The technology isn’t the moral game-changer that some make it out to be.
- Jul 3 201416 minutes
The Scientific Problem That Must Be Experienced: To understand turbulence we need the intuitive perspective of art.
When the German physicist Arnold Sommerfeld assigned his most brilliant student a subject for his doctoral thesis in 1923, he admitted that “I would not have proposed a topic of this difficulty to any of my other pupils.” Those others included such g
- Sep 15 20162 minutes
A Drone for Every Job Site
As techies dream of delivery drones, builders in the construction industry eye the devices as a tool to save billions of dollars.
- Oct 24 20162 minutes
The Literacy of Long-Form Thinking
A man from ancient Rome said it was better to know nothing about a subject than to half-know it. I’m worried that this Republic of ours is set on proving his wisdom all over again. Only, we aren’t even bothering to know 50% of what’s going on. Seems
- Apr 7 20163 minutes
What Alzheimer’s Feels Like from the Inside: An investigative reporter chronicles the progression of his own disease.
I was up again at 4 a.m. the other night, one of five nocturnal ramblings in the early morning, the new me. No sleep. Picking my way in the dark, familiar territory of a home on Cape Cod where I have lived with my family for 34 years. I fumbled into
- Aug 22 20137 minutes
Explaining the Unexplainable: When logic fails, stories and superstitions prevail.
During the Enlightenment, the French philosopher Voltaire called superstition a “mad daughter” and likened it to astrology. The leading thinkers of the time espoused reason and sought to explain the world through the scientific method. Today, we take
- Feb 6 20176 minutes
Minority Groups Lose When They Collaborate with Power
Cailin O’Connor—a philosopher, scientist, and mathematician—may not enjoy tense situations, but they fascinate her. Last year, in a Huffington Post article titled “Game Theory and The Walking Dead,” she wrote that the zombie show’s “plot lines are ri
- Oct 22 201510 minutes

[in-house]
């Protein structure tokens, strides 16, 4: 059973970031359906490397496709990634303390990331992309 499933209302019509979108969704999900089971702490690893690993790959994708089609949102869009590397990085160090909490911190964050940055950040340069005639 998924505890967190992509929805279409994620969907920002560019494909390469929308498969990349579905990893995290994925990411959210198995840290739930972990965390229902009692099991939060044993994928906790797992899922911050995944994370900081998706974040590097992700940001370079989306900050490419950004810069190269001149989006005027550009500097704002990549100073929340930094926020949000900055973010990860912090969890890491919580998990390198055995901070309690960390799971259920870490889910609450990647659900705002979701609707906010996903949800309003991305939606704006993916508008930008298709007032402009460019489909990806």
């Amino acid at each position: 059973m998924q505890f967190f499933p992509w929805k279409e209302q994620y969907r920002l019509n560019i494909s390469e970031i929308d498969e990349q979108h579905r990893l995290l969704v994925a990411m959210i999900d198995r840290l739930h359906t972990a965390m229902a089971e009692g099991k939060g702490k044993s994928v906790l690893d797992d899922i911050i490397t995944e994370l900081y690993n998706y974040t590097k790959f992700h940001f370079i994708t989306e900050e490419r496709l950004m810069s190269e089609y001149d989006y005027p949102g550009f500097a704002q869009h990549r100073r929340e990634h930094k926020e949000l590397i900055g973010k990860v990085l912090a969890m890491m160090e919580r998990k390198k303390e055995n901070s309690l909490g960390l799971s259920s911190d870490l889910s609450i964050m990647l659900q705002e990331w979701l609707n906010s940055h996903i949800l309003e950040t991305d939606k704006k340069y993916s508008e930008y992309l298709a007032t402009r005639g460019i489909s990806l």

How To Build A Search Engine For Mathematics: Math:The surprising power of Neil Sloane’s Encyclopedia of Integer Sequences.
On the average summer Saturday, the mathematician Neil Sloane woke up to a crisis. “There are always crises,” he said— albeit crises of the teapot tempest variety. One Saturday over breakfast, he faced an inbox message titled “edits from outer space.
- Sep 1 20142 minutes
A Yoga Franchise for Kids Stretches Bodies and Minds
Imagination Yoga uses storytelling to encourage kids to move through a series of yoga positions.
- Jan 1 20172 minutes
Here’s To A Year Without Surprises
Technological change is dizzying—unless you pay attention to what’s coming
- Mar 1 20141 minute
9 Ways to Become a Better Leader
From encouraging dissenting voices to showing compassion, here are tips for leading with purpose and poise.
- Dec 12 20161 minute
Building the Workforces Businesses Need
JOHN RICE WHEN A COMPANY INVESTS IN A country, it asks: Do we have the right people with the right capabilities? This makes people think of new facilities, new jobs. Too often they forget the importance of developing new skills. Most educational sy
- Oct 3 20163 minutes
The Real Retirement Struggle: Defining Yourself as More Than the Sum of a Long Career
FIGURING OUT THE MONEY IS ONLY PART OF retirement planning. Longer lives are bringing the emotional aspects into focus as well, as new retirees with two decades of free time in front of them forge new identities that will shape their general well-bei
- Aug 1 20162 minutes
Why Dyslexia Became The Secret To My Success
Matt Keiser, founder of the digital direct-marketing firm LiveIntent, learned in kindergarten that he was dyslexic. While Keiser says it sucked during school, he now credits his condition with giving him the tools he uses every day to grow his business.